Mr. Holder cor­rectly notes that na­tional se­cu­rity op­er­a­tions of­ten in­volve “real-time de­ci­sions that bal­ance the need to act, the ex­is­tence of al­ter­na­tive op­tions, the pos­si­bil­ity of col­lat­eral dam­age and other judg­ments — all of which de­pend on ex­per­tise and im­me­di­ate ac­cess to in­for­ma­tion that only the ex­ec­u­tive branch may pos­sess in real time.” Fair enough. If the ex­ec­u­tive branch sud­denly finds a ter­ror­ist in its sights, it does not have to wait for a court or­der to pull the trig­ger. But these sorts of ex­i­gen­cies can only jus­tify post­pon­ing ju­di­cial re­view un­til af­ter the event; it can­not jus­tify dis­pens­ing with ju­di­cial re­view al­to­gether.

And in any case, al-awlaki did not present this sort of prob­lem. He re­port­edly was on the U.S. kill list for more than a year. In­deed, a preda­tor drone strike tried and failed to kill him months be­fore he was ac­tu­ally killed. Bal­anc­ing “the need to act, the ex­is­tence of al­ter­na­tive op­tions, the pos­si­bil­ity of col­lat­eral dam­age” and so forth is in­deed the ex­clu­sive prov­ince of the ex­ec­u­tive branch. But no such bal­anc­ing was nec­es­sary be­fore putting al-awlaki on the kill list months be­fore. Whether he be­longed on the list — whether, in other words, there was suf­fi­cient ev­i­dence to de­ter­mine that he was, in fact, a ter­ror­ist — is a quintessen­tially ju­di­cial ques­tion, which eas­ily could have been aired in court.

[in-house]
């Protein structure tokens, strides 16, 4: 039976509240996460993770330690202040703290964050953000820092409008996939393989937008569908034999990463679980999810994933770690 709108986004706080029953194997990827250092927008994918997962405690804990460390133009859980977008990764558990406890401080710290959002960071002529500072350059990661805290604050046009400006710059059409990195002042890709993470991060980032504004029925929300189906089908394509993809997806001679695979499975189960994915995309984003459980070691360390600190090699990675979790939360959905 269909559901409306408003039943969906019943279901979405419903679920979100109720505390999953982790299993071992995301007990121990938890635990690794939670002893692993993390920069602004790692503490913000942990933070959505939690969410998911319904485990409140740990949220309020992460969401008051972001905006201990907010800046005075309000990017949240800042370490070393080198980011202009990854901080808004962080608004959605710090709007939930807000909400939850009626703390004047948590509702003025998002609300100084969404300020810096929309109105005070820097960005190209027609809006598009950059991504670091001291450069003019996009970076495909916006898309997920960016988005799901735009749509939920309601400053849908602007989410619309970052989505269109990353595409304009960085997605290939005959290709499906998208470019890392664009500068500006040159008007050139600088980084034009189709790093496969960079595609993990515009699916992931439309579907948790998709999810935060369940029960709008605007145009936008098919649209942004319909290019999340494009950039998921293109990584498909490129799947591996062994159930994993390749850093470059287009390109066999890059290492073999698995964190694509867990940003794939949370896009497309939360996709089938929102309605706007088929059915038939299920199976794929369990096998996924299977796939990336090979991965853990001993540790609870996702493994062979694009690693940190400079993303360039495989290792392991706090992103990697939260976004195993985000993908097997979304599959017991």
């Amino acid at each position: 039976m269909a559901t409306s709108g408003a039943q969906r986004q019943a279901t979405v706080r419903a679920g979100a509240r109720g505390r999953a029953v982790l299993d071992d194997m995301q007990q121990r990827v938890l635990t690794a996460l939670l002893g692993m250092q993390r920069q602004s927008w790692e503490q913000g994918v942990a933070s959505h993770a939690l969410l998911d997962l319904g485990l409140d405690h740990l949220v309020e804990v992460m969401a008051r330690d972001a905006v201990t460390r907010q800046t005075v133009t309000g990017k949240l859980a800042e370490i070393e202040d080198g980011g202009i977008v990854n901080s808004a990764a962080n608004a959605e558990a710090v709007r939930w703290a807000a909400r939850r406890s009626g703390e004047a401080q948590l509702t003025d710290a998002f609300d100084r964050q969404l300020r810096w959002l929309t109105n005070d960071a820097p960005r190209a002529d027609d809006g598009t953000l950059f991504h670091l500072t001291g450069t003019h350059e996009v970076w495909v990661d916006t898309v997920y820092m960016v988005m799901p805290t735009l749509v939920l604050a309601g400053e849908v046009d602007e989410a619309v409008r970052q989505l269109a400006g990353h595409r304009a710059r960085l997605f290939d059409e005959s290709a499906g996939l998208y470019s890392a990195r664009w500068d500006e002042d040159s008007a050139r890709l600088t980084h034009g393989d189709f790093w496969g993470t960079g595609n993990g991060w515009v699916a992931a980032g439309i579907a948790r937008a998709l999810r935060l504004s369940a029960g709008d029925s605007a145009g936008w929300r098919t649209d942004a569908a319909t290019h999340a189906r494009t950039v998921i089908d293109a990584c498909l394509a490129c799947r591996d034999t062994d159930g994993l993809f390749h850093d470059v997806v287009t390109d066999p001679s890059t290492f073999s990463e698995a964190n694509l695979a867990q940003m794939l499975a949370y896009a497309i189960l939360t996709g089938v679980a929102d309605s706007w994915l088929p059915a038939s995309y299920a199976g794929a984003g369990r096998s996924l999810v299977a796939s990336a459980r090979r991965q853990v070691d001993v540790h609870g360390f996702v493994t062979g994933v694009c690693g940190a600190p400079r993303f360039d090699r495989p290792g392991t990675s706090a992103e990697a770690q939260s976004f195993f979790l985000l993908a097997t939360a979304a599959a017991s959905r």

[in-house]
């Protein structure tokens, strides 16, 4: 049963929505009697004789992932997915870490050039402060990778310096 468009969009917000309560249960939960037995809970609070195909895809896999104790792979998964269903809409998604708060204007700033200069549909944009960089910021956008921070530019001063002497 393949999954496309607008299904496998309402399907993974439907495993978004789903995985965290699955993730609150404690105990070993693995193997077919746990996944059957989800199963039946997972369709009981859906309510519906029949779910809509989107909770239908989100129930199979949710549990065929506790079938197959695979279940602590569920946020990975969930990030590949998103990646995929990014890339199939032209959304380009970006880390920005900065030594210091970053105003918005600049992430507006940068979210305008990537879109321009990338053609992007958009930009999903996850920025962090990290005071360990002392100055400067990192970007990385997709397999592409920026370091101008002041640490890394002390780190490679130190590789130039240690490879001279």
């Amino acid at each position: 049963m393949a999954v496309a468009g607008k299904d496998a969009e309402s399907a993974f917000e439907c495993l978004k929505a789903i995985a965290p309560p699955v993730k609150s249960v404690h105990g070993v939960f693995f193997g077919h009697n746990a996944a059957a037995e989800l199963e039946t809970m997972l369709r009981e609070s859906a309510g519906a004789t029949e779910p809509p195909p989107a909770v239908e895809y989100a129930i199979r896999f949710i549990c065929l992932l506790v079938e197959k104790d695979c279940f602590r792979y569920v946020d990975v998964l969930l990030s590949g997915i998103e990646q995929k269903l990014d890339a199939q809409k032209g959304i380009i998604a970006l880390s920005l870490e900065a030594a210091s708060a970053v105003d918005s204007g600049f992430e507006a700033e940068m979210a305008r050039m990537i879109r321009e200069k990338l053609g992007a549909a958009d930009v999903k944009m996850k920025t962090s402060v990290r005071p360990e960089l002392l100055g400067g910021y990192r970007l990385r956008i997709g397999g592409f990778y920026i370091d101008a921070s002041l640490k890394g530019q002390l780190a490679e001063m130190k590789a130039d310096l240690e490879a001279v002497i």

In his speech, Mr. Holder re­lied on Ex Parte Quirin, a World War II case in which the Supreme Court said that “cit­i­zen­ship in the United States of an en­emy bel­liger­ent does not re­lieve him from the con­se­quences of a bel­ligerency which is un­law­ful be­cause in vi­o­la­tion of the law of war.” That may or may not be right; as Jus­tice An­tonin Scalia says, Ex Parte Quirin “was not the court’s finest hour.” But in any case, the Ex Parte Quirin for­mu­la­tion begs the ques­tion of due process. A proven en­emy bel­liger­ent may in­deed for­feit cer­tain rights, but the log­i­cally prior ques­tion — the ques­tion on which ju­di­cial process is due — is whether the tar­get is, in fact, an en­emy bel­liger­ent.

The duty now falls to Congress to ad­dress this con­sti­tu­tional prob­lem. Congress should pro­vide for ju­di­cial re­view of any ex­ec­u­tive decision to tar­get and kill a U.S. cit­i­zen. Leg­is­la­tion should, of course, spec­ify a sig­nif­i­cant level of def­er­ence to the ex­ec­u­tive branch. And it should be the For­eign In­tel­li­gence Sur­veil­lance Court, which is ex­pert in guard­ing clas­si­fied and sen­si­tive in­for­ma­tion, that is given ju­ris­dic­tion to is­sue such war­rants. This so­lu­tion would pro­tect our na­tional se­cu­rity and pro­tect our Con­sti­tu­tion.